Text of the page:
Co-located event with TLT'07 on December 5–6, 2007:

Unified Linguistic Annotation – Transcontinental Perspectives

In the past decade, linguistic annotation of corpora has made tremendous progress. While corpus annotation before was restricted to morpho-syntactic and surface-syntactic phenomena, now a whole range of phenomena, ranging from syntactic and semantic structures to anaphora, coreference and discourse structure are added. These new annotation efforts are not restricted to English but include Norwegian, German, French, and Japanese, as well as other languages. For logistic and organizational reasons, the majority of these annotations are performed independently of each other, even when they use the same underlying text materia (e.g. the Penn Treebank, PropBank, NomBank, and TimeBank), while some efforts are closely tied to specific applications (such as parse and generation ranking, e.g. in the LOGON translation project). This way of working often limits the reusability and interoperability of results. Some international frameworks, e.g. ParGram and DELPH-IN (to which the LOGON and TREPIL projects have ties) promote unified linguistic annotation across languages. These approaches have generated considerable interest.

Since linguistic annotation is a very time and cost intensive task, the availability of existing linguistic annotations for different linguistic levels raises the question whether a combination of these levels into a single representation can add new information and enhance the usability of the existing resources. However, the creation of such a single representation is far from being straightforward: the single annotations generally use individual and highly specialized representations, and in many cases, the annotations on different levels do not agree with each other. Therefore, decisions must be made as to whether these annotations should be synchronized, whether there is a level of annotation that serves as the basis for the other levels, whether the representation should be language-specific or language-independent, which representation format should be used. etc. In order to establish a consensus based on which a standard can be developed, we need to bring the major researchers from all continents together.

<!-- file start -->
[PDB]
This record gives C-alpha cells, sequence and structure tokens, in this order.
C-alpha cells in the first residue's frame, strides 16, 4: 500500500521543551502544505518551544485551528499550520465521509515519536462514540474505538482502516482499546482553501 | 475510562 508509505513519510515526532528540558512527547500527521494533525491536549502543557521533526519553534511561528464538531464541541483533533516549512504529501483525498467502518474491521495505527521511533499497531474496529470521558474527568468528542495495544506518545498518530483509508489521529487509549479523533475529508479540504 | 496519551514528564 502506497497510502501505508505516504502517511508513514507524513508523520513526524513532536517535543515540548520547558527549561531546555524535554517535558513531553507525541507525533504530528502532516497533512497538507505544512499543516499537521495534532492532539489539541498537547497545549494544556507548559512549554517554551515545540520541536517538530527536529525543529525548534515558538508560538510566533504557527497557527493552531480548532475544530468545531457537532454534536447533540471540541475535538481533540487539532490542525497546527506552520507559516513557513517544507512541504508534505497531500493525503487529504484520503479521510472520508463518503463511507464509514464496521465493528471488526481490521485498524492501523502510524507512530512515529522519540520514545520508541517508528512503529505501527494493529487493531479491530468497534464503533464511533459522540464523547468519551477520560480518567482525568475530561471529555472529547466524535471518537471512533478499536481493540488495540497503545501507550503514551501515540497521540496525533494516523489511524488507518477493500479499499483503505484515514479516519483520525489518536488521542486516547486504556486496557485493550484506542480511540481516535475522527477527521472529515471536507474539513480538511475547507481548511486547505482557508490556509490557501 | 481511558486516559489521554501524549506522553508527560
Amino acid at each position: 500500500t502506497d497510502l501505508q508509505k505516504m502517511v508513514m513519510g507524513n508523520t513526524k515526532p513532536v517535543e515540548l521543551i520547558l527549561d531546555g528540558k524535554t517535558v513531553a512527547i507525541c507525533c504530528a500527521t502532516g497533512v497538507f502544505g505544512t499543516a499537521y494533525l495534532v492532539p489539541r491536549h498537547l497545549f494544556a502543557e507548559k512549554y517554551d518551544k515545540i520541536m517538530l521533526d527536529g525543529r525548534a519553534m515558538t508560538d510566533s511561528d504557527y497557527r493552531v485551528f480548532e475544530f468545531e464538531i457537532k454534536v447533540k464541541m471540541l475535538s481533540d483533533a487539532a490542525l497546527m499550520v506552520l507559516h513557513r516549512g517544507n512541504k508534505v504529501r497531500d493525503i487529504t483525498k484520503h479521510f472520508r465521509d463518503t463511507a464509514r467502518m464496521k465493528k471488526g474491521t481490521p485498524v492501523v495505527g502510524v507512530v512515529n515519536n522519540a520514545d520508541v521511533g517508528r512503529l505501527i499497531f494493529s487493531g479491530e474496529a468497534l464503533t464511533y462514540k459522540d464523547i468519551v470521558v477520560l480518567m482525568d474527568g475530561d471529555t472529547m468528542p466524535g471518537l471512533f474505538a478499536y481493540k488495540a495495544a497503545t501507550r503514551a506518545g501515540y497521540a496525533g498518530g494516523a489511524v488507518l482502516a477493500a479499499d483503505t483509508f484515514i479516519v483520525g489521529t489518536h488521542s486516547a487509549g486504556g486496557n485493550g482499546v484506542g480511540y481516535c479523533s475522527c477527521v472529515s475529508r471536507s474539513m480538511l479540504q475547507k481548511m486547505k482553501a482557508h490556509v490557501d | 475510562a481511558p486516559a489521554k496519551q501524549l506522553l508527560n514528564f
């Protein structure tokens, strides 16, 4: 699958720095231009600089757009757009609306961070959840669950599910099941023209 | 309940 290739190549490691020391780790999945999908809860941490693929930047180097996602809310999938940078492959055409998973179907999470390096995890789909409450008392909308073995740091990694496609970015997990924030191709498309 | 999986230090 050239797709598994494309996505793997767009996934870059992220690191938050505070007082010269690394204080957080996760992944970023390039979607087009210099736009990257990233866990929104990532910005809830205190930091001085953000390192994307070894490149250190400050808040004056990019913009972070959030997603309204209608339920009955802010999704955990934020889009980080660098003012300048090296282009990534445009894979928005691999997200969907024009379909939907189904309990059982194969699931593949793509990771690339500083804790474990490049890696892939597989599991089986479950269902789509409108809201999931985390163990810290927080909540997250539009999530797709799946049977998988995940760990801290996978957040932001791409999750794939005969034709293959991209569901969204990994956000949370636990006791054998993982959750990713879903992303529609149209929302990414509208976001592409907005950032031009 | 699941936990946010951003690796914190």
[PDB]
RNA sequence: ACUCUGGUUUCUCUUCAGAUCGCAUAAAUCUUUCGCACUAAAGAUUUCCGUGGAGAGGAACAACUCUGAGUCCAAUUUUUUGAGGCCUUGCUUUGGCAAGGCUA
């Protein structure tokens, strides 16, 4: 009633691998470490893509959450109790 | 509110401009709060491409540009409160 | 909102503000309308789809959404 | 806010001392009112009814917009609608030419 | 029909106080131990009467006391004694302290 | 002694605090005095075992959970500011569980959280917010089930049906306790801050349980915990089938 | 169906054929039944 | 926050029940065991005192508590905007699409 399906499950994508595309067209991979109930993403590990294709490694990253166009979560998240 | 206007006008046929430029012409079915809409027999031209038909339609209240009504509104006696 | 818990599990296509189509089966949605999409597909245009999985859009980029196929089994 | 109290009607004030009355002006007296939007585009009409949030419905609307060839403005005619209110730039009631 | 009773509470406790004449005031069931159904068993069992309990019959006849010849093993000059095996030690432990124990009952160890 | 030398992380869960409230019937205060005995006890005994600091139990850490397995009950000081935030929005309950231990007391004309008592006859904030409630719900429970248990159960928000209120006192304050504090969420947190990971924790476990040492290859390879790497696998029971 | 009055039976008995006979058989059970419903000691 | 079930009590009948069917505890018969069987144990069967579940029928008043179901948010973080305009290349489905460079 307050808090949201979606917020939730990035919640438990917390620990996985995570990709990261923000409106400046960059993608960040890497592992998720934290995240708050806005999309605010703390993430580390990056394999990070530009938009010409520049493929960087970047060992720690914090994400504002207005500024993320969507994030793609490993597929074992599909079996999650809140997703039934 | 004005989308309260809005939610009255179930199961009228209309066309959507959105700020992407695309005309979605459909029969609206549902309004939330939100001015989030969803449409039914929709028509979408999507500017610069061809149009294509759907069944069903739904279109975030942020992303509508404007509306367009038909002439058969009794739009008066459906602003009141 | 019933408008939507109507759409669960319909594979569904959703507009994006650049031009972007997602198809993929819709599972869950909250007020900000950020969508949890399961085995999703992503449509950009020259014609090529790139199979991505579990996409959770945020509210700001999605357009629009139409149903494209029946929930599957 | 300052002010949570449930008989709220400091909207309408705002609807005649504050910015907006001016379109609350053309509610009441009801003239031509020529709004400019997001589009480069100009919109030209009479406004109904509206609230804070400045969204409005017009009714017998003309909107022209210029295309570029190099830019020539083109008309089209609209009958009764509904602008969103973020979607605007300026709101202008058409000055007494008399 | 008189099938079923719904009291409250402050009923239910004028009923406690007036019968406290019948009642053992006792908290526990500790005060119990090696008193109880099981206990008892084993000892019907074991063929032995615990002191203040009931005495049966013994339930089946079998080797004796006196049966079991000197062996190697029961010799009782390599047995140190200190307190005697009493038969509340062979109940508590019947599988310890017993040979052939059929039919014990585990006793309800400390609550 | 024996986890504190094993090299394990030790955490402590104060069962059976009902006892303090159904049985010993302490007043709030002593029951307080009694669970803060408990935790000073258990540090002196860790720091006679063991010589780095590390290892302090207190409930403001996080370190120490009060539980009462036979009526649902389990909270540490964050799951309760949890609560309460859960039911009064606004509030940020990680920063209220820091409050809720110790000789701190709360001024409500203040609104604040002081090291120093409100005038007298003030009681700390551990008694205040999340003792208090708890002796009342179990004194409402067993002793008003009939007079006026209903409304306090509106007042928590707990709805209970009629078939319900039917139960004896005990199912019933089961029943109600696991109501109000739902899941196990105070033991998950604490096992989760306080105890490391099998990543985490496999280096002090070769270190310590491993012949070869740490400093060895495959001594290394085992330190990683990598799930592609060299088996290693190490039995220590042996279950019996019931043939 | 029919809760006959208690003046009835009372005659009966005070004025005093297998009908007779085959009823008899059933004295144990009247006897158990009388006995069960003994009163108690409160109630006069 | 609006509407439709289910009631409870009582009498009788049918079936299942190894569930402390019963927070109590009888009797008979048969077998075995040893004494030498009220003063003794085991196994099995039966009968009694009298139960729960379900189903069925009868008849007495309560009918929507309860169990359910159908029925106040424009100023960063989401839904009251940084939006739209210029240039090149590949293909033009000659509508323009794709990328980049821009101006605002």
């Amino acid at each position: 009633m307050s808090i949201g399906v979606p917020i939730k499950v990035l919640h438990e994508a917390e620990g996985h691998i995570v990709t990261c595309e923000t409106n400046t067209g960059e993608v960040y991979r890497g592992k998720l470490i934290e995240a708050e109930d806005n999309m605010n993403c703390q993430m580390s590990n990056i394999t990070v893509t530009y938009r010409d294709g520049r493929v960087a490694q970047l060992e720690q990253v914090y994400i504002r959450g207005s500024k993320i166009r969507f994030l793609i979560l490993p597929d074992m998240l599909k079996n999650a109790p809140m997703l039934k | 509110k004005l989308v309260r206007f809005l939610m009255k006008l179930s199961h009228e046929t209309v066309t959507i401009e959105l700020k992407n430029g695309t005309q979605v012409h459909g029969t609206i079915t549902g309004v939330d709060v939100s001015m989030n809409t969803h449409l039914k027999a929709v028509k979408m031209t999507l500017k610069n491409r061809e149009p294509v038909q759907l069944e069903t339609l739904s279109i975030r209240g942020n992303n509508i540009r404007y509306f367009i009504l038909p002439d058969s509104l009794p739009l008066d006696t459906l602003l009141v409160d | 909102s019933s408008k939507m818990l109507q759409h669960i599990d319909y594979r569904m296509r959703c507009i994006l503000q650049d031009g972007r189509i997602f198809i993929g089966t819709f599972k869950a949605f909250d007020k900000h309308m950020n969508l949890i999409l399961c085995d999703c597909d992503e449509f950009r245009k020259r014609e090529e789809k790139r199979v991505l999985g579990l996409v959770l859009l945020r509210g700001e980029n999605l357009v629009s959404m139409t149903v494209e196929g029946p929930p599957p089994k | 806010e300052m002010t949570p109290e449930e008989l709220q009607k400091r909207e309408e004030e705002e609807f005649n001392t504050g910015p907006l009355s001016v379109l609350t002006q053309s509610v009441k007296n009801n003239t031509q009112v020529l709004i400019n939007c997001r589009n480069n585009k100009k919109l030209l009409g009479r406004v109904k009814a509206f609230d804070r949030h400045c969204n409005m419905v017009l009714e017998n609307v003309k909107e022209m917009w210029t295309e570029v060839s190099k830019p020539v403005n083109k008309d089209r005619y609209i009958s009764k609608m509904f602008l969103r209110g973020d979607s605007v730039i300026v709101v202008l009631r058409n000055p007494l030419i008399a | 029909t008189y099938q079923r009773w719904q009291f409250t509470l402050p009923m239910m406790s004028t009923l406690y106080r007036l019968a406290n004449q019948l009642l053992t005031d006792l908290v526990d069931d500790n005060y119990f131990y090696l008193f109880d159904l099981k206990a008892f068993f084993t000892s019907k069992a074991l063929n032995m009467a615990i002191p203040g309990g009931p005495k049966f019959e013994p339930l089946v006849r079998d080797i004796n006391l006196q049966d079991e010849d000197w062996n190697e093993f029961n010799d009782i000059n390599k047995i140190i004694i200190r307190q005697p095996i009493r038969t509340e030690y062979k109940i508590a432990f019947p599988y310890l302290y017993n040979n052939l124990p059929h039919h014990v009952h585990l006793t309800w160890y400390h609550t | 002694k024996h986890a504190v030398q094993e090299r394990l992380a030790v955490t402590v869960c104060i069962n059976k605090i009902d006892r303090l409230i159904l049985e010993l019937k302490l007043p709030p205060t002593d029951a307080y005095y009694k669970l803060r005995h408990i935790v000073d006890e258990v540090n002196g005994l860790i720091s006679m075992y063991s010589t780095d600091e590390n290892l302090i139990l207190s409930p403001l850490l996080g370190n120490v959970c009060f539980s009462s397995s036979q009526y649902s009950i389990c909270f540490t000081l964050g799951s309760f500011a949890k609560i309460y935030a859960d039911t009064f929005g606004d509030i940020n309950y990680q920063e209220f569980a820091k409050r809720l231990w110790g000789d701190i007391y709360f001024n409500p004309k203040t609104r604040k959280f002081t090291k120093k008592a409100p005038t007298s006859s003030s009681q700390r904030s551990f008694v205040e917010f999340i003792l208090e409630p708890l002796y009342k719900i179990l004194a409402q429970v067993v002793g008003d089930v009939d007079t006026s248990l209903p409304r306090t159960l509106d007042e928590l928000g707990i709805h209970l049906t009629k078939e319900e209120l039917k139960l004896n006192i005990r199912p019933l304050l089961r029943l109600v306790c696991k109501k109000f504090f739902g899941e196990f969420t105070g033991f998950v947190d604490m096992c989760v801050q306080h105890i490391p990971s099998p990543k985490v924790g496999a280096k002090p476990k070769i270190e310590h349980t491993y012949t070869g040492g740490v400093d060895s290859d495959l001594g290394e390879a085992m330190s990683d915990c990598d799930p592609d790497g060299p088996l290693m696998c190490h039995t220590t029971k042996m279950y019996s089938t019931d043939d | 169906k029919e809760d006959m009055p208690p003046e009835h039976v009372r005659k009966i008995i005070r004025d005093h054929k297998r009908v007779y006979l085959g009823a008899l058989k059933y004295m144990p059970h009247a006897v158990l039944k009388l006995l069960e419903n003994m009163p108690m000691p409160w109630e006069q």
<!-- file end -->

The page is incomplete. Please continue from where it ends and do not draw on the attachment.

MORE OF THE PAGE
In the past three years, several workshops have started addressing these problems: The Frontiers in Annotation Workshops, the LREC-2006 Workshop on Merging and Layering Annotation, the ACL 2007 Linguistic Annotation Workshop, and the NSF workshop on Unified Linguistic Annotation (2007). Additionally, there is a large European initiative, CLARIN, which has as its goal to establish an integrated and interoperable research infrastructure of language resources. It aims at lifting the current fragmentation, offering a stable, persistent, accessible and extensible infrastructure and therefore enabling eHumanities. The proposed workshop will extend the reach of CLARIN over the boundaries of Europe, in order to establish a world-wide research effort to integrate existing linguistically annotated resources in order to make them available to the whole linguistic community. The workshop aims at strengthening the research ties between Norwegian partners in KUNSTI projects, European partners in the coming CLARIN infrastructure, and related efforts on other continents (primarily America and Asia).